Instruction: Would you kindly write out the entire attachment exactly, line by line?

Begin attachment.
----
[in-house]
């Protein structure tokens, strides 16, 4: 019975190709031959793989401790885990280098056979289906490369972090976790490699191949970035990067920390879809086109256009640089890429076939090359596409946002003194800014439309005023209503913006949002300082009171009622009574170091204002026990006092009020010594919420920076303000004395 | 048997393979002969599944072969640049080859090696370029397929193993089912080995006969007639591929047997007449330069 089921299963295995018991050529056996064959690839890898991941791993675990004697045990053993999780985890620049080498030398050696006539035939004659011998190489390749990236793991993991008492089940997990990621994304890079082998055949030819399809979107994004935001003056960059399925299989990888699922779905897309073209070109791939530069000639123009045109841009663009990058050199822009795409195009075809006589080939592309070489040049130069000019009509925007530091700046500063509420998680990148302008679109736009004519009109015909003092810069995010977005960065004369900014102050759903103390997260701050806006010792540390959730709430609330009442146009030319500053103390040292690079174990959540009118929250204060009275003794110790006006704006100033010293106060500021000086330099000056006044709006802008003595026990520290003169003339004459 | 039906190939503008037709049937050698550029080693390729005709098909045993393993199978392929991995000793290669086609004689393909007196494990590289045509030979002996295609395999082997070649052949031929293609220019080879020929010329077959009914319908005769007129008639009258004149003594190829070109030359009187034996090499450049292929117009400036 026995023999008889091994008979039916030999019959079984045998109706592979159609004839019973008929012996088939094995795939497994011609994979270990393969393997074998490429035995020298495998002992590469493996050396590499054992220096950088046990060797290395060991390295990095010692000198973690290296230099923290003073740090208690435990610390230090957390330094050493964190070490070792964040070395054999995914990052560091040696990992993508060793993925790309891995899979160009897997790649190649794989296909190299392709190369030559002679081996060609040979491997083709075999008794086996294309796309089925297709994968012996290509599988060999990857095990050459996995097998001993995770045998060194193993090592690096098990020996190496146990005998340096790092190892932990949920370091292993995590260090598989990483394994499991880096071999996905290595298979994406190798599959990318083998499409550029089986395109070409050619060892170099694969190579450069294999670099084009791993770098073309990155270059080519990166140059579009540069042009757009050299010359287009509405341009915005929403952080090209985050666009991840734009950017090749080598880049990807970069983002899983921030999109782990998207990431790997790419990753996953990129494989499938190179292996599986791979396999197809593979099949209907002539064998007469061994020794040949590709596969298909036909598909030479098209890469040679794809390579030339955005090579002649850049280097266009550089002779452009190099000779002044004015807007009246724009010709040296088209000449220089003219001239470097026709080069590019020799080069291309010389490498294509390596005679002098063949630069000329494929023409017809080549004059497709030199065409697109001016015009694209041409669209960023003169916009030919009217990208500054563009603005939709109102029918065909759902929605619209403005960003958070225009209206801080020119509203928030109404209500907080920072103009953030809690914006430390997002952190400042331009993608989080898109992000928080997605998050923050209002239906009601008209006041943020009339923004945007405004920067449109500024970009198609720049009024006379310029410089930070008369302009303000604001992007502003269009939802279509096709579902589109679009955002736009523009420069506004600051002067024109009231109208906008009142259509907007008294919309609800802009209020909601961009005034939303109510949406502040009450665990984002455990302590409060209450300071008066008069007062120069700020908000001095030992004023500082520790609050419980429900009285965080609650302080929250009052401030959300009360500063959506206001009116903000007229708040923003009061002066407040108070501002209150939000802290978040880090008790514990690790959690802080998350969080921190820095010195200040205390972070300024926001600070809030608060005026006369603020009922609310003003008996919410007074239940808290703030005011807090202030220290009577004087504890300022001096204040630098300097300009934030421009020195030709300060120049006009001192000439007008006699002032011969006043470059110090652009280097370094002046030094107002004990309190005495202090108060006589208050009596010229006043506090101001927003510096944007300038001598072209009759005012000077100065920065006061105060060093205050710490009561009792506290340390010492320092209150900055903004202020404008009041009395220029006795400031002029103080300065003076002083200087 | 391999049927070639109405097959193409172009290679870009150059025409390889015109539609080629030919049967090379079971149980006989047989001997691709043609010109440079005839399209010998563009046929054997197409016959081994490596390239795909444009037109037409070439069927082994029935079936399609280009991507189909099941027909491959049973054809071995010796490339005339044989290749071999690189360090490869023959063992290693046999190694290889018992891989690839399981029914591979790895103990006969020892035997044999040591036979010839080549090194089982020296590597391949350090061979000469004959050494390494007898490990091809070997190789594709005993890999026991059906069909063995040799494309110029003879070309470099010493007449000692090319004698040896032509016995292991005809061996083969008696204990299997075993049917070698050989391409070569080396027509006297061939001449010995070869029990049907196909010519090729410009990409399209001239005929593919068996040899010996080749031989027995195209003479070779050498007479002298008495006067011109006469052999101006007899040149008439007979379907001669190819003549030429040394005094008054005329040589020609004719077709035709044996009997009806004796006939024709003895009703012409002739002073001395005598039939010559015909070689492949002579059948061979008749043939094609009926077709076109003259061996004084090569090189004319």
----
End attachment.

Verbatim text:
[in-house]
């Protein structure tokens, strides 16, 4: 019975190709031959793989401790885990280098056979289906490369972090976790490699191949970035990067920390879809086109256009640089890429076939090359596409946002003194800014439309005023209503913006949002300082009171009622009574170091204002026990006092009020010594919420920076303000004395 | 048997393979002969599944072969640049080859090696370029397929193993089912080995006969007639591929047997007449330069 089921299963295995018991050529056996064959690839890898991941791993675990004697045990053993999780985890620049080498030398050696006539035939004659011998190489390749990236793991993991008492089940997990990621994304890079082998055949030819399809979107994004935001003056960059399925299989990888699922779905897309073209070109791939530069000639123009045109841009663009990058050199822009795409195009075809006589080939592309070489040049130069000019009509925007530091700046500063509420998680990148302008679109736009004519009109015909003092810069995010977005960065004369900014102050759903103390997260701050806006010792540390959730709430609330009442146009030319500053103390040292690079174990959540009118929250204060009275003794110790006006704006100033010293106060500021000086330099000056006044709006802008003595026990520290003169003339004459 | 039906190939503008037709049937050698550029080693390729005709098909045993393993199978392929991995000793290669086609004689393909007196494990590289045509030979002996295609395999082997070649052949031929293609220019080879020929010329077959009914319908005769007129008639009258004149003594190829070109030359009187034996090499450049292929117009400036 026995023999008889091994008979039916030999019959079984045998109706592979159609004839019973008929012996088939094995795939497994011609994979270990393969393997074998490429035995020298495998002992590469493996050396590499054992220096950088046990060797290395060991390295990095010692000198973690290296230099923290003073740090208690435990610390230090957390330094050493964190070490070792964040070395054999995914990052560091040696990992993508060793993925790309891995899979160009897997790649190649794989296909190299392709190369030559002679081996060609040979491997083709075999008794086996294309796309089925297709994968012996290509599988060999990857095990050459996995097998001993995770045998060194193993090592690096098990020996190496146990005998340096790092190892932990949920370091292993995590260090598989990483394994499991880096071999996905290595298979994406190798599959990318083998499409550029089986395109070409050619060892170099694969190579450069294999670099084009791993770098073309990155270059080519990166140059579009540069042009757009050299010359287009509405341009915005929403952080090209985050666009991840734009950017090749080598880049990807970069983002899983921030999109782990998207990431790997790419990753996953990129494989499938190179292996599986791979396999197809593979099949209907002539064998007469061994020794040949590709596969298909036909598909030479098209890469040679794809390579030339955005090579002649850049280097266009550089002779452009190099000779002044004015807007009246724009010709040296088209000449220089003219001239470097026709080069590019020799080069291309010389490498294509390596005679002098063949630069000329494929023409017809080549004059497709030199065409697109001016015009694209041409669209960023003169916009030919009217990208500054563009603005939709109102029918065909759902929605619209403005960003958070225009209206801080020119509203928030109404209500907080920072103009953030809690914006430390997002952190400042331009993608989080898109992000928080997605998050923050209002239906009601008209006041943020009339923004945007405004920067449109500024970009198609720049009024006379310029410089930070008369302009303000604001992007502003269009939802279509096709579902589109679009955002736009523009420069506004600051002067024109009231109208906008009142259509907007008294919309609800802009209020909601961009005034939303109510949406502040009450665990984002455990302590409060209450300071008066008069007062120069700020908000001095030992004023500082520790609050419980429900009285965080609650302080929250009052401030959300009360500063959506206001009116903000007229708040923003009061002066407040108070501002209150939000802290978040880090008790514990690790959690802080998350969080921190820095010195200040205390972070300024926001600070809030608060005026006369603020009922609310003003008996919410007074239940808290703030005011807090202030220290009577004087504890300022001096204040630098300097300009934030421009020195030709300060120049006009001192000439007008006699002032011969006043470059110090652009280097370094002046030094107002004990309190005495202090108060006589208050009596010229006043506090101001927003510096944007300038001598072209009759005012000077100065920065006061105060060093205050710490009561009792506290340390010492320092209150900055903004202020404008009041009395220029006795400031002029103080300065003076002083200087 | 391999049927070639109405097959193409172009290679870009150059025409390889015109539609080629030919049967090379079971149980006989047989001997691709043609010109440079005839399209010998563009046929054997197409016959081994490596390239795909444009037109037409070439069927082994029935079936399609280009991507189909099941027909491959049973054809071995010796490339005339044989290749071999690189360090490869023959063992290693046999190694290889018992891989690839399981029914591979790895103990006969020892035997044999040591036979010839080549090194089982020296590597391949350090061979000469004959050494390494007898490990091809070997190789594709005993890999026991059906069909063995040799494309110029003879070309470099010493007449000692090319004698040896032509016995292991005809061996083969008696204990299997075993049917070698050989391409070569080396027509006297061939001449010995070869029990049907196909010519090729410009990409399209001239005929593919068996040899010996080749031989027995195209003479070779050498007479002298008495006067011109006469052999101006007899040149008439007979379907001669190819003549030429040394005094008054005329040589020609004719077709035709044996009997009806004796006939024709003895009703012409002739002073001395005598039939010559015909070689492949002579059948061979008749043939094609009926077709076109003259061996004084090569090189004319």